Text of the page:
In March 1951 MGM announced that Isobel Lennart was writing Skirts Ahoy! for Esther Williams, Vic Damone and Vera-Ellen with Joe Pasternak producing. Williams would make the movie following Texas Carnival.[3]

By July the film was going to star Williams, Sally Forest (replacing Vera Ellen) and Vivian Blaine. Blaine was going to take a leave of absence from the Broadway production of Guys and Dolls.[4] Sidney Lanfield signed to direct.[5] Then Forest was out of the film.[6] Keefe Brasselle replaced Vic Damone.[7]

Filming started September 1951.


According to MGM records, Skirts Ahoy! earned $2,585,000 in the US and Canada[8] and $1,464,000 overseas, resulting in a profit of $342,000 from a budget of $2,003,000.[1]


  1. ^ a b c The Eddie Mannix Ledger, Los Angeles: Margaret Herrick Library, Center for Motion Picture Study.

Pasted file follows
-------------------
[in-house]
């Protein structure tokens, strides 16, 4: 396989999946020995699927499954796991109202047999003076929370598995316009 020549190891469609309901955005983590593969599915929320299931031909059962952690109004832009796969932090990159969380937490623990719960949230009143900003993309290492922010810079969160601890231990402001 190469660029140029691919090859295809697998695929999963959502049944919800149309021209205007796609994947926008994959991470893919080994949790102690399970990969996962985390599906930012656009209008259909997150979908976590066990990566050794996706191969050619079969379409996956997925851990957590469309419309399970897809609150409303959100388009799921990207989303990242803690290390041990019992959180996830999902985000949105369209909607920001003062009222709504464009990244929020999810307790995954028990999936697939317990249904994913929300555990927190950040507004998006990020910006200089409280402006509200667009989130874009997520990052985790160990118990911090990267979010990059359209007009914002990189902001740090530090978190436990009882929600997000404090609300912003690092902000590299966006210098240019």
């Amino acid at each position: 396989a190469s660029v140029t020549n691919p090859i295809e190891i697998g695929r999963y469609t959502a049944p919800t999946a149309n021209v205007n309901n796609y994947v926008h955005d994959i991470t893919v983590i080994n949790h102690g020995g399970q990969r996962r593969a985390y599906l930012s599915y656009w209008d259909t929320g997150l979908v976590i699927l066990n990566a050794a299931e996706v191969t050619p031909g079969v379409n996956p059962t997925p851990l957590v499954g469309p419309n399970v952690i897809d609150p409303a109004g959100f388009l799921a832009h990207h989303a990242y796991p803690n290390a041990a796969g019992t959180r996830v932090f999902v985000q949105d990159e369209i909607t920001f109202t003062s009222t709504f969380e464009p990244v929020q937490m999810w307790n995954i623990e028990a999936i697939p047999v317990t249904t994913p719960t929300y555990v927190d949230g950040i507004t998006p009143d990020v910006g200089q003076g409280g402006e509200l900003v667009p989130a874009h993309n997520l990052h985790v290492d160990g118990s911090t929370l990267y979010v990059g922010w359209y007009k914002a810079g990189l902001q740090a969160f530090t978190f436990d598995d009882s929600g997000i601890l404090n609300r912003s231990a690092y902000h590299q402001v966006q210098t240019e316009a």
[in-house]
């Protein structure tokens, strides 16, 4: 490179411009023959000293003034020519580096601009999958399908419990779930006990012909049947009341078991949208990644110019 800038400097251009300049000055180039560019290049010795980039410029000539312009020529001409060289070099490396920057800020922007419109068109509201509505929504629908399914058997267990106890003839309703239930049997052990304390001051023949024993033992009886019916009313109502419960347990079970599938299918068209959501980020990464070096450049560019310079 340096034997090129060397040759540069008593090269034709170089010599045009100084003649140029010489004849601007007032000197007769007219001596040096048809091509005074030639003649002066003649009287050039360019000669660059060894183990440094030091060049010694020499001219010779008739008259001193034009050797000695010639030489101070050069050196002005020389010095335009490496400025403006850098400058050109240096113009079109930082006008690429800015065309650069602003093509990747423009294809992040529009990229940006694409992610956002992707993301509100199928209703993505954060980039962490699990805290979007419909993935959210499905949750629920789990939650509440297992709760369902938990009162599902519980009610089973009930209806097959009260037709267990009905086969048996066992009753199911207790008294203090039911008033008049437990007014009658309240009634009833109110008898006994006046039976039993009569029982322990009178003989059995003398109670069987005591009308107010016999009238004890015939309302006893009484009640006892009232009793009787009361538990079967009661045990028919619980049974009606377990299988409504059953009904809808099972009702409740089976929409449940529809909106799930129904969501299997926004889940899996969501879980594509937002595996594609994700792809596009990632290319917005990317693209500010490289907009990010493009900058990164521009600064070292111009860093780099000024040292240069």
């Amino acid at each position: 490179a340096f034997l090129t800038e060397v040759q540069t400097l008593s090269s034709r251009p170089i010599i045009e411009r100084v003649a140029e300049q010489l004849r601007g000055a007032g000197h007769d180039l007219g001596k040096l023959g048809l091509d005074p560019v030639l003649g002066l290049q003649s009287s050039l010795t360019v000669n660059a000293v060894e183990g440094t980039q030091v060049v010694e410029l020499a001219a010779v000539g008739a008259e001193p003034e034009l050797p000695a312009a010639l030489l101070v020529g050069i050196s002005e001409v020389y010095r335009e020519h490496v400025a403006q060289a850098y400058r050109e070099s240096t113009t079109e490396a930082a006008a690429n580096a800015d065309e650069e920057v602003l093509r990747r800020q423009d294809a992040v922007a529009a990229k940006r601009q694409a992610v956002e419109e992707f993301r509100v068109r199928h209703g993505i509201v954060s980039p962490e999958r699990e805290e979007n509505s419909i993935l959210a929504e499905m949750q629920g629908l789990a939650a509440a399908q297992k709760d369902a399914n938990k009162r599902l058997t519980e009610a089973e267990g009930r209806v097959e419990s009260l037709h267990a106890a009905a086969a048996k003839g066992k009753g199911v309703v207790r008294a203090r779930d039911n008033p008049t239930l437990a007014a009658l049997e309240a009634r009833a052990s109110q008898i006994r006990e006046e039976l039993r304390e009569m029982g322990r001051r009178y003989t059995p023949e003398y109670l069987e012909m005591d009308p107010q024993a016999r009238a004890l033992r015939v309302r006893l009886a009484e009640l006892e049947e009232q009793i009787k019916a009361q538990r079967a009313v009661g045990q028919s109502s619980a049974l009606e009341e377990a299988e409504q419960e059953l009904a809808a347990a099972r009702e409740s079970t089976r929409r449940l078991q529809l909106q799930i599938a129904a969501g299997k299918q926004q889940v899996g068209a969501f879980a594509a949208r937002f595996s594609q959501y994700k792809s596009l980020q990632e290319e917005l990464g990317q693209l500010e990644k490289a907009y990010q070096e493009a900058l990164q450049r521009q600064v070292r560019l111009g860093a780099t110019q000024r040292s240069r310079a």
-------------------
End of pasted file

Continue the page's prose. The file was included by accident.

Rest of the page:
2. ^ "Skirts Ahoy! (1952) - Sidney Lanfield | Synopsis, Characteristics, Moods, Themes and Related | AllMovie".
  3. ^ "Drama: 'Skirts Ahoy' Shaped for Sparkling Trio". Los Angeles Times. Jan 19, 1951. p. 18.
  4. ^ "MOVIELAND BRIEFS". Los Angeles Times. July 4, 1951. p. A2.
  5. ^ "Drama: Brando, Clift Sought Anew as Costars". Los Angeles Times. 12 July 1951. p. B9.
  6. ^ Hopper, Hedda (July 14, 1951). "Francis, Talking Mule, to Try New Adventure: Looking at Hollywood". Chicago Daily Tribune. p. a2.
  7. ^ "FULLER PLANNING OWN PRODUCTIONS". New York Times. Aug 3, 1951. p. 11.
  8. ^ 'Top Box-Office Hits of 1952', Variety, January 7, 1953

External links

This page was last edited on 29 June 2023, at 00:26
Basis of this page is in Wikipedia. Text is available under the CC BY-SA 3.0 Unported License. Non-text media are available under their specified licenses. Wikipedia® is a registered trademark of the Wikimedia Foundation, Inc. WIKI 2 is an independent company and has no affiliation with Wikimedia Foundation.